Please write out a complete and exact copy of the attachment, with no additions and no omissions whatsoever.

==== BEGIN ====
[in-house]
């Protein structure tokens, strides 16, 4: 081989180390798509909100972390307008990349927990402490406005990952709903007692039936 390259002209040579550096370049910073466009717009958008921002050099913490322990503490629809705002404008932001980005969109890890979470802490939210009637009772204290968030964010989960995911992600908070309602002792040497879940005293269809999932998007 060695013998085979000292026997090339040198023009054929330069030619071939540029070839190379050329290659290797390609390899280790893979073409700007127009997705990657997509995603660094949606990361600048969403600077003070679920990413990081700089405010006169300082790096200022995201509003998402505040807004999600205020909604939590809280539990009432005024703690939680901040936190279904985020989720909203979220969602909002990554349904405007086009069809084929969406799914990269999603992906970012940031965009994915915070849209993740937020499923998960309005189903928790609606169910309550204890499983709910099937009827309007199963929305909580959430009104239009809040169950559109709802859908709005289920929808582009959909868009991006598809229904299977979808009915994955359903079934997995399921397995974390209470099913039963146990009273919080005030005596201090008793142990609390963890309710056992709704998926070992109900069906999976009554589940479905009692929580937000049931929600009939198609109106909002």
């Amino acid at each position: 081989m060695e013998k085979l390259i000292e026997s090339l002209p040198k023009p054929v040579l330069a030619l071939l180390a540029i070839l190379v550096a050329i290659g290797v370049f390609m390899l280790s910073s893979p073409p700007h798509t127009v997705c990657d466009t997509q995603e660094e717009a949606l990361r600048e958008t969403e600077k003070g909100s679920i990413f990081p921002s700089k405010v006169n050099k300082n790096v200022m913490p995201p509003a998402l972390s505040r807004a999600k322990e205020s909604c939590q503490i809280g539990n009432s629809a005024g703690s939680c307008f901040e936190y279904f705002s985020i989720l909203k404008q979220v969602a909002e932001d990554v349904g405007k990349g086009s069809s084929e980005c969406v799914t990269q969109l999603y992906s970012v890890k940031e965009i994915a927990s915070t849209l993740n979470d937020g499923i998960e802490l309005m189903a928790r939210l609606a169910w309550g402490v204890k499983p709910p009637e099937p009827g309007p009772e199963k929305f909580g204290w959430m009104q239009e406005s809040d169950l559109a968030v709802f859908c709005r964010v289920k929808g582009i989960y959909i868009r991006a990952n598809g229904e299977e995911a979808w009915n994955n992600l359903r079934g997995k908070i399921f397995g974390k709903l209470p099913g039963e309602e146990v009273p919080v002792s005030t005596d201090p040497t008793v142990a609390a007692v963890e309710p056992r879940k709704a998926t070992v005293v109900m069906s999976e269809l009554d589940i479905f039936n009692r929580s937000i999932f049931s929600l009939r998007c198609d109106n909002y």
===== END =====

[in-house]
């Protein structure tokens, strides 16, 4: 081989180390798509909100972390307008990349927990402490406005990952709903007692039936 390259002209040579550096370049910073466009717009958008921002050099913490322990503490629809705002404008932001980005969109890890979470802490939210009637009772204290968030964010989960995911992600908070309602002792040497879940005293269809999932998007 060695013998085979000292026997090339040198023009054929330069030619071939540029070839190379050329290659290797390609390899280790893979073409700007127009997705990657997509995603660094949606990361600048969403600077003070679920990413990081700089405010006169300082790096200022995201509003998402505040807004999600205020909604939590809280539990009432005024703690939680901040936190279904985020989720909203979220969602909002990554349904405007086009069809084929969406799914990269999603992906970012940031965009994915915070849209993740937020499923998960309005189903928790609606169910309550204890499983709910099937009827309007199963929305909580959430009104239009809040169950559109709802859908709005289920929808582009959909868009991006598809229904299977979808009915994955359903079934997995399921397995974390209470099913039963146990009273919080005030005596201090008793142990609390963890309710056992709704998926070992109900069906999976009554589940479905009692929580937000049931929600009939198609109106909002």
């Amino acid at each position: 081989m060695e013998k085979l390259i000292e026997s090339l002209p040198k023009p054929v040579l330069a030619l071939l180390a540029i070839l190379v550096a050329i290659g290797v370049f390609m390899l280790s910073s893979p073409p700007h798509t127009v997705c990657d466009t997509q995603e660094e717009a949606l990361r600048e958008t969403e600077k003070g909100s679920i990413f990081p921002s700089k405010v006169n050099k300082n790096v200022m913490p995201p509003a998402l972390s505040r807004a999600k322990e205020s909604c939590q503490i809280g539990n009432s629809a005024g703690s939680c307008f901040e936190y279904f705002s985020i989720l909203k404008q979220v969602a909002e932001d990554v349904g405007k990349g086009s069809s084929e980005c969406v799914t990269q969109l999603y992906s970012v890890k940031e965009i994915a927990s915070t849209l993740n979470d937020g499923i998960e802490l309005m189903a928790r939210l609606a169910w309550g402490v204890k499983p709910p009637e099937p009827g309007p009772e199963k929305f909580g204290w959430m009104q239009e406005s809040d169950l559109a968030v709802f859908c709005r964010v289920k929808g582009i989960y959909i868009r991006a990952n598809g229904e299977e995911a979808w009915n994955n992600l359903r079934g997995k908070i399921f397995g974390k709903l209470p099913g039963e309602e146990v009273p919080v002792s005030t005596d201090p040497t008793v142990a609390a007692v963890e309710p056992r879940k709704a998926t070992v005293v109900m069906s999976e269809l009554d589940i479905f039936n009692r929580s937000i999932f049931s929600l009939r998007c198609d109106n909002y």